A Portrait of Creative Entrepreneurship and the Creative Economy in Canada

From freelancers to internationally competitive firms, this report explores the state of creative entrepreneurship and its vital role in Canada’s innovation economy.
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Nisa Malli
BII+E Alumni
Stephanie Fielding
Policy + Research Analyst
November 19, 2020
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About This Report

Creative entrepreneurs and creative workers are a vital and vibrant component of Canada’s economy, from solo-production crafters, muralists, tattoo artists, and illustrators to internationally-competitive companies in video games, animation, VR, software, film, and the world of dance, theatre, and galleries. Creative work spurs innovation and knowledge transfer across all sectors of the economy, creating commercial and cultural value, and income and employment opportunities. It is a critical input into non-creative sectors and businesses. Statistics Canada estimated that the direct economic impact of culture industries, including visual art, performing art, literature and publishing, music, media arts and screen-based industries, was $53.1 billion in 2017. The Conference Board of Canada forecast that it would contribute 15 percent in GDP growth and 8 percent in employment growth between 2017 and 2026. However, creative businesses and organizations have taken a hard, direct hit from the 2020 pandemic and public health rules forbidding public gatherings, events, and non-essential in-person work. 

Within these cultural industries, women and non-binary artists, creative business owners, and arts-organization leaders are represented across artistic professions and sectors, leading some of the most innovative and successful businesses and artistic practices. According to the OECD, the proportion of self-employed creatives is increasing globally, largely due to the precarious nature of creative jobs, including a rise in contractual forms of work, multiple job holding, and non-institutional support. For 69 percent of countries surveyed by UNESCO in 2017, there were more women who were self-employed in creative sectors than in non-creative sectors. 35-40 percent of Canadian women with creative occupations are self-employed, compared to 10-15 percent of self-employed women outside of the creative industries. It is a group that generally experiences lower earnings, income fluctuations, and limited access to benefits, paid sick leave, etc.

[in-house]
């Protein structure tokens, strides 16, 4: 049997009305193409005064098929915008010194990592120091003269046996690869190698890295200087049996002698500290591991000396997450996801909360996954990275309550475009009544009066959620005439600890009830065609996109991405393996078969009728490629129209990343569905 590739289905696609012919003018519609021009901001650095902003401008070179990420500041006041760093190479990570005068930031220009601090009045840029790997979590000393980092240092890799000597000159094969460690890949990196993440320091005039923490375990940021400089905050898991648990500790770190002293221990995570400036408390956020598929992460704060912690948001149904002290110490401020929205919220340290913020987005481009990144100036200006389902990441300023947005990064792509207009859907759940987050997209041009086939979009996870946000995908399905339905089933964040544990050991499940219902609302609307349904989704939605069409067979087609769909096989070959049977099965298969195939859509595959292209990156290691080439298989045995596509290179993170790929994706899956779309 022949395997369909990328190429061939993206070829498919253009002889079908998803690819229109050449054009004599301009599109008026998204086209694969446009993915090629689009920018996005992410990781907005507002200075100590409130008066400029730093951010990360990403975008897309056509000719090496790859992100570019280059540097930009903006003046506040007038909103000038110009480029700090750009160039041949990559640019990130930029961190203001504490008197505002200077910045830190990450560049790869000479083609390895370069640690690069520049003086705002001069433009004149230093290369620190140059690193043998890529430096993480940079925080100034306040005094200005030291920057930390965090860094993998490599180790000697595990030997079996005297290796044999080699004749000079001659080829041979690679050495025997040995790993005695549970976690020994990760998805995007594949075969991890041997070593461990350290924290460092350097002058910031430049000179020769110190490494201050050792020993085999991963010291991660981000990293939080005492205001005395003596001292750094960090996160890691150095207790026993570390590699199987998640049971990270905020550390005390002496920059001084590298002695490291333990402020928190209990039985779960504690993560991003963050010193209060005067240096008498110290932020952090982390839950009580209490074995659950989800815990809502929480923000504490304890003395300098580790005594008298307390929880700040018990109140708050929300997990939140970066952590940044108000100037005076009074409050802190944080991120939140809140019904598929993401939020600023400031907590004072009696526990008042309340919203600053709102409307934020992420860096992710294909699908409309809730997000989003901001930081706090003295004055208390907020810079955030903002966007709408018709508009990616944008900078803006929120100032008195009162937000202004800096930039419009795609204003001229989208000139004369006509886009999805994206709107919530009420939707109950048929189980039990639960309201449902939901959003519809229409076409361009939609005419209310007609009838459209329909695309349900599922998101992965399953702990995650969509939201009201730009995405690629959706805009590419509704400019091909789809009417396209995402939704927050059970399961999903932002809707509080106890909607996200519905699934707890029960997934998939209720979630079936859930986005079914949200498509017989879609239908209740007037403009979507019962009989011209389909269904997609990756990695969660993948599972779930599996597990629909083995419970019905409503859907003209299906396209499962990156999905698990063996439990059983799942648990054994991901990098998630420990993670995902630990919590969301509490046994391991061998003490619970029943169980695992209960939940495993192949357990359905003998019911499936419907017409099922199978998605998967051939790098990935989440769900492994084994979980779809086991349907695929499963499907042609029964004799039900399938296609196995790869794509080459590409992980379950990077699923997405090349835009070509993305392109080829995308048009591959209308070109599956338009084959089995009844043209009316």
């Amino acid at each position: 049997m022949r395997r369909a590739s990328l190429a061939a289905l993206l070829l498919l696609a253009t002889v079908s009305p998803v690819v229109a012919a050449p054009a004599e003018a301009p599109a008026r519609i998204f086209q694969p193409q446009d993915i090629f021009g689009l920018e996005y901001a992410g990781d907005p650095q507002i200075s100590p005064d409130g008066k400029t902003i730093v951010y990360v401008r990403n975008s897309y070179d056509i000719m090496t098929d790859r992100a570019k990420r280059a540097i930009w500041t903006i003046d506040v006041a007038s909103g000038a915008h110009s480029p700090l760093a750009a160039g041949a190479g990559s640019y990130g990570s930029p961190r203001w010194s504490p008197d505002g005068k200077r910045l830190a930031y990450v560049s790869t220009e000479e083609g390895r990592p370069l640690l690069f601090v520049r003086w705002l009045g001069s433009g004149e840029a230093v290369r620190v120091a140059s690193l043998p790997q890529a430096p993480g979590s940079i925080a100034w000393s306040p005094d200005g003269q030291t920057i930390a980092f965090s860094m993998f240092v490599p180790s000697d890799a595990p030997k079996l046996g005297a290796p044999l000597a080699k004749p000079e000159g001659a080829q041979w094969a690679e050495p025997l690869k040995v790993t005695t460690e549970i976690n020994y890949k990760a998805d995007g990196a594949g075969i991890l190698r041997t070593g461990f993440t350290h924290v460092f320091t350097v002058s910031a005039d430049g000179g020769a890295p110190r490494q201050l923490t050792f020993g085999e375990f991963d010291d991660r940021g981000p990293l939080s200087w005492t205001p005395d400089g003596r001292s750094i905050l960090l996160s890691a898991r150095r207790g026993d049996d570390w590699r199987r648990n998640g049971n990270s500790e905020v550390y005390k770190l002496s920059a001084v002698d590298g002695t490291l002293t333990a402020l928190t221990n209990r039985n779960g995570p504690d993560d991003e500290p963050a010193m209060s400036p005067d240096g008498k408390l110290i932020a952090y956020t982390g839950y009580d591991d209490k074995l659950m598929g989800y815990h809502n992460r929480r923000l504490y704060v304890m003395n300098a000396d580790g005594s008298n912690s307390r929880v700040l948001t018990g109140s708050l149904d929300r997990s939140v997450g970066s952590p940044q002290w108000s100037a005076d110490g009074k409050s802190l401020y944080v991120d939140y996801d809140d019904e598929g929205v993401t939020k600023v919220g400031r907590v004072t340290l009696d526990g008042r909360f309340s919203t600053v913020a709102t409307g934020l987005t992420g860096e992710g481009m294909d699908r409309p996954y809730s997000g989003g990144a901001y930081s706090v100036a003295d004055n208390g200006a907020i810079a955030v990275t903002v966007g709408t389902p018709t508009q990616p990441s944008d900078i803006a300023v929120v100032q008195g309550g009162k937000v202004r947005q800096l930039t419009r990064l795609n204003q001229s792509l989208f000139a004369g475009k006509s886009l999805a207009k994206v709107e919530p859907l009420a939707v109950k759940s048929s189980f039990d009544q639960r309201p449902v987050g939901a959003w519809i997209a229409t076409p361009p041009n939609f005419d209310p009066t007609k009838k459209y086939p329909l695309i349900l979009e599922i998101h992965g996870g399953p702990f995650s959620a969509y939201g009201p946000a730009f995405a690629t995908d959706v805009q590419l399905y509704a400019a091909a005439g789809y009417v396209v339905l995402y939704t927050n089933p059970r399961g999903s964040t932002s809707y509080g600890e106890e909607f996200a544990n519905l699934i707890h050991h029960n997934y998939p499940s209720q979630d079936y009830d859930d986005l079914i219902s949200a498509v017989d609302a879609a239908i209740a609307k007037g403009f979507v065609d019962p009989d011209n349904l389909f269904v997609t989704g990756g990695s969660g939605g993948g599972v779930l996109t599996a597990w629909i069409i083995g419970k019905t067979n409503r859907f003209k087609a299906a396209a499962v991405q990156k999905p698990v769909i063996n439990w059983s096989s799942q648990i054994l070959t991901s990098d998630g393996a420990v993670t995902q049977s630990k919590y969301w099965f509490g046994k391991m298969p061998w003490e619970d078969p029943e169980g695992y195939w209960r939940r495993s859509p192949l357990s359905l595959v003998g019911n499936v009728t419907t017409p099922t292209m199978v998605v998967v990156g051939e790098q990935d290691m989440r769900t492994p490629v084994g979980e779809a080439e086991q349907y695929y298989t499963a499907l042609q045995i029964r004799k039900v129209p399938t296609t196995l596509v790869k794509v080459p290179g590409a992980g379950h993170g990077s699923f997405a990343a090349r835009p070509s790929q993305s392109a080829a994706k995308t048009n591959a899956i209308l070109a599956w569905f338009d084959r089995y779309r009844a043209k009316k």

Although virtual arts and culture consumption is increasing, and new programming, mediums, and dissemination channels are making content more accessible to those with a fast internet connection and home devices, it has not compensated for the full loss of income and business to individual artists, arts organizations, and creative businesses during the pandemic, and the future is uncertain for this vital sector. In order to build a resilient economic recovery, we will need to find ways to support this sector and this workforce, and to create safer futures for performance, collaboration, and convenings.

Read this report to help you:
  • Understand the creative sector, creative entrepreneurship, and creative work in Canada, and their role in the innovative economy.
  • Understand the landscape of policy, program, and business supports and gaps.
  • Understand definitional and statistical challenges to studying this sector.
  • Gain an intersectional demographic analysis on the sector, including pay and participation gaps and barriers to entry and advancement.
  • Examine the impacts of the pandemic on the sector and creative practice, how it is adapting and adopting digital technology, and the need to create safer futures for performance, collaboration, and convenings.

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Aug 21, 2020

Artists and creative businesses took a hard, direct hit from the pandemic. This article explores the state of creative work and entrepreneurship in the era of physical distancing.
Abstract illustration of creative items including theatre mask, video game controller.
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